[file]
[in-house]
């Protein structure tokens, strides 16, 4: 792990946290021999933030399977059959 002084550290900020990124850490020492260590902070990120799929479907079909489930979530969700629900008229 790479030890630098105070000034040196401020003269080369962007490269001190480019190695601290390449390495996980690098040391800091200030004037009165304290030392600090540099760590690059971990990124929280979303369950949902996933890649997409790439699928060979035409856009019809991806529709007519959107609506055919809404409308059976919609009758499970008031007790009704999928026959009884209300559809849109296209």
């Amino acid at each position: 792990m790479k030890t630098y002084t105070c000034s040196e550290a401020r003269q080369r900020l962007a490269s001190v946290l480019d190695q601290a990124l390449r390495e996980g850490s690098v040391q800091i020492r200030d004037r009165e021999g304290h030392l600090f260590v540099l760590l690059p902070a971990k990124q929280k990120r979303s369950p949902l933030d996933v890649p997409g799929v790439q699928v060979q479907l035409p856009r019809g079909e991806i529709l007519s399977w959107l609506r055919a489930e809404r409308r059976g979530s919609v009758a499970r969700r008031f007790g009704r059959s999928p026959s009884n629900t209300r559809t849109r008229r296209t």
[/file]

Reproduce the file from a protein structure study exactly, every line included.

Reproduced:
[in-house]
């Protein structure tokens, strides 16, 4: 792990946290021999933030399977059959 002084550290900020990124850490020492260590902070990120799929479907079909489930979530969700629900008229 790479030890630098105070000034040196401020003269080369962007490269001190480019190695601290390449390495996980690098040391800091200030004037009165304290030392600090540099760590690059971990990124929280979303369950949902996933890649997409790439699928060979035409856009019809991806529709007519959107609506055919809404409308059976919609009758499970008031007790009704999928026959009884209300559809849109296209």
């Amino acid at each position: 792990m790479k030890t630098y002084t105070c000034s040196e550290a401020r003269q080369r900020l962007a490269s001190v946290l480019d190695q601290a990124l390449r390495e996980g850490s690098v040391q800091i020492r200030d004037r009165e021999g304290h030392l600090f260590v540099l760590l690059p902070a971990k990124q929280k990120r979303s369950p949902l933030d996933v890649p997409g799929v790439q699928v060979q479907l035409p856009r019809g079909e991806i529709l007519s399977w959107l609506r055919a489930e809404r409308r059976g979530s919609v009758a499970r969700r008031f007790g009704r059959s999928p026959s009884n629900t209300r559809t849109r008229r296209t």